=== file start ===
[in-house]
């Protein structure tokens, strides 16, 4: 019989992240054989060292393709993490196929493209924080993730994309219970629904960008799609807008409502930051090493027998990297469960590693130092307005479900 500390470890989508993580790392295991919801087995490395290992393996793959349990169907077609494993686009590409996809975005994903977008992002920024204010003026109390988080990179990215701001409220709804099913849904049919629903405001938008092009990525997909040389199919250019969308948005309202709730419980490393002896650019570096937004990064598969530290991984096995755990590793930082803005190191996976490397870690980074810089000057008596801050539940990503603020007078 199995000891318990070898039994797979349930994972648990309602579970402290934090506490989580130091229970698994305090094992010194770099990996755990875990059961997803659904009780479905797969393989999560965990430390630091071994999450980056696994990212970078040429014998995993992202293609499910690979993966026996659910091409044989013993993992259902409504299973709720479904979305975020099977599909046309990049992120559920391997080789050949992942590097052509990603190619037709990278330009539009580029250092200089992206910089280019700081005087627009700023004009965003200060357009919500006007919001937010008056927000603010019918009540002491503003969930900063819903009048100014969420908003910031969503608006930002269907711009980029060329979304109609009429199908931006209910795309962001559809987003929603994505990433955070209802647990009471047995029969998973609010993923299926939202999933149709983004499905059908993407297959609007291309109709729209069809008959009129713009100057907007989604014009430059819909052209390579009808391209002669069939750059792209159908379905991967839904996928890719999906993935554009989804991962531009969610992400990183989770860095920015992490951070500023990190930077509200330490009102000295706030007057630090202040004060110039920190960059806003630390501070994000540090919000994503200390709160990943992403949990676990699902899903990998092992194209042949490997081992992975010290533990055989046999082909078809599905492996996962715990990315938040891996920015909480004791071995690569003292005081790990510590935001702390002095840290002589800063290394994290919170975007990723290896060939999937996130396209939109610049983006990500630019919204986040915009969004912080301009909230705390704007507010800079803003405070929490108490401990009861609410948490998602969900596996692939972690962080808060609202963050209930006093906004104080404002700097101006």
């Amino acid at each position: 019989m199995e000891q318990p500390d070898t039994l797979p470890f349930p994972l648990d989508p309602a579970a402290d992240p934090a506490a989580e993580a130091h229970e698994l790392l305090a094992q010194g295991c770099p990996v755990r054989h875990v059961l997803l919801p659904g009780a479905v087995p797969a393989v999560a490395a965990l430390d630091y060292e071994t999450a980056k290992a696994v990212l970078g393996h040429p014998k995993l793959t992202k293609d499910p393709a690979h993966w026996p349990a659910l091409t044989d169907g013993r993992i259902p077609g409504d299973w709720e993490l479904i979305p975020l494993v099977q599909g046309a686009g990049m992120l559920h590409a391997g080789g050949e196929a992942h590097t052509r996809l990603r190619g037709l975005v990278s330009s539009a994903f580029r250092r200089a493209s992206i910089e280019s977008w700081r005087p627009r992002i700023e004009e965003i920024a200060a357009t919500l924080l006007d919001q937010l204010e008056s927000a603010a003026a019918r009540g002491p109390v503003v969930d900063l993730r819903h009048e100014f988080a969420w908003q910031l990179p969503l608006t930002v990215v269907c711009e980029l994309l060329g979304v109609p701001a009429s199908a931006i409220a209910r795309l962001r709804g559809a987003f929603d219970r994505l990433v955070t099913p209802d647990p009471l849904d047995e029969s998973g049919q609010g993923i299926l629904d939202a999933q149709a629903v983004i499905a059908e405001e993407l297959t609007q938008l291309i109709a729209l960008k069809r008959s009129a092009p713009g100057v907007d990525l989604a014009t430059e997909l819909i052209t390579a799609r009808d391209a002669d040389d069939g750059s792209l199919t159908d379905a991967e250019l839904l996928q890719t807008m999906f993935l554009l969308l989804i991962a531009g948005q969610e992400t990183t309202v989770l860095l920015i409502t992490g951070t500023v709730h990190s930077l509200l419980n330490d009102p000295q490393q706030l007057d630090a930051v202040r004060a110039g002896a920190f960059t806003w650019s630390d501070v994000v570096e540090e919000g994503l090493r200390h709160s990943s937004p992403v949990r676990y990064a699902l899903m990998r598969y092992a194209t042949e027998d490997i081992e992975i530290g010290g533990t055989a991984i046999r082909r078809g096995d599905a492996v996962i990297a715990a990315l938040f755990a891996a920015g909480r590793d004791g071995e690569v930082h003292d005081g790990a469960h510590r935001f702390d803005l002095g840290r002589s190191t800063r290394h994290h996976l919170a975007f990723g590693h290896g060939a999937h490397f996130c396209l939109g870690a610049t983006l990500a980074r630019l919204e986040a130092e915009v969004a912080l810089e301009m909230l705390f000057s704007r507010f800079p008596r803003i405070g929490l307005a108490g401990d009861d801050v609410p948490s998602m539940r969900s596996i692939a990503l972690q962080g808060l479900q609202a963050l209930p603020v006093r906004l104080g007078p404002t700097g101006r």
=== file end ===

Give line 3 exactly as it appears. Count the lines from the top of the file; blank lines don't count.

């Amino acid at each position: 019989m199995e000891q318990p500390d070898t039994l797979p470890f349930p994972l648990d989508p309602a579970a402290d992240p934090a506490a989580e993580a130091h229970e698994l790392l305090a094992q010194g295991c770099p990996v755990r054989h875990v059961l997803l919801p659904g009780a479905v087995p797969a393989v999560a490395a965990l430390d630091y060292e071994t999450a980056k290992a696994v990212l970078g393996h040429p014998k995993l793959t992202k293609d499910p393709a690979h993966w026996p349990a659910l091409t044989d169907g013993r993992i259902p077609g409504d299973w709720e993490l479904i979305p975020l494993v099977q599909g046309a686009g990049m992120l559920h590409a391997g080789g050949e196929a992942h590097t052509r996809l990603r190619g037709l975005v990278s330009s539009a994903f580029r250092r200089a493209s992206i910089e280019s977008w700081r005087p627009r992002i700023e004009e965003i920024a200060a357009t919500l924080l006007d919001q937010l204010e008056s927000a603010a003026a019918r009540g002491p109390v503003v969930d900063l993730r819903h009048e100014f988080a969420w908003q910031l990179p969503l608006t930002v990215v269907c711009e980029l994309l060329g979304v109609p701001a009429s199908a931006i409220a209910r795309l962001r709804g559809a987003f929603d219970r994505l990433v955070t099913p209802d647990p009471l849904d047995e029969s998973g049919q609010g993923i299926l629904d939202a999933q149709a629903v983004i499905a059908e405001e993407l297959t609007q938008l291309i109709a729209l960008k069809r008959s009129a092009p713009g100057v907007d990525l989604a014009t430059e997909l819909i052209t390579a799609r009808d391209a002669d040389d069939g750059s792209l199919t159908d379905a991967e250019l839904l996928q890719t807008m999906f993935l554009l969308l989804i991962a531009g948005q969610e992400t990183t309202v989770l860095l920015i409502t992490g951070t500023v709730h990190s930077l509200l419980n330490d009102p000295q490393q706030l007057d630090a930051v202040r004060a110039g002896a920190f960059t806003w650019s630390d501070v994000v570096e540090e919000g994503l090493r200390h709160s990943s937004p992403v949990r676990y990064a699902l899903m990998r598969y092992a194209t042949e027998d490997i081992e992975i530290g010290g533990t055989a991984i046999r082909r078809g096995d599905a492996v996962i990297a715990a990315l938040f755990a891996a920015g909480r590793d004791g071995e690569v930082h003292d005081g790990a469960h510590r935001f702390d803005l002095g840290r002589s190191t800063r290394h994290h996976l919170a975007f990723g590693h290896g060939a999937h490397f996130c396209l939109g870690a610049t983006l990500a980074r630019l919204e986040a130092e915009v969004a912080l810089e301009m909230l705390f000057s704007r507010f800079p008596r803003i405070g929490l307005a108490g401990d009861d801050v609410p948490s998602m539940r969900s596996i692939a990503l972690q962080g808060l479900q609202a963050l209930p603020v006093r906004l104080g007078p404002t700097g101006r």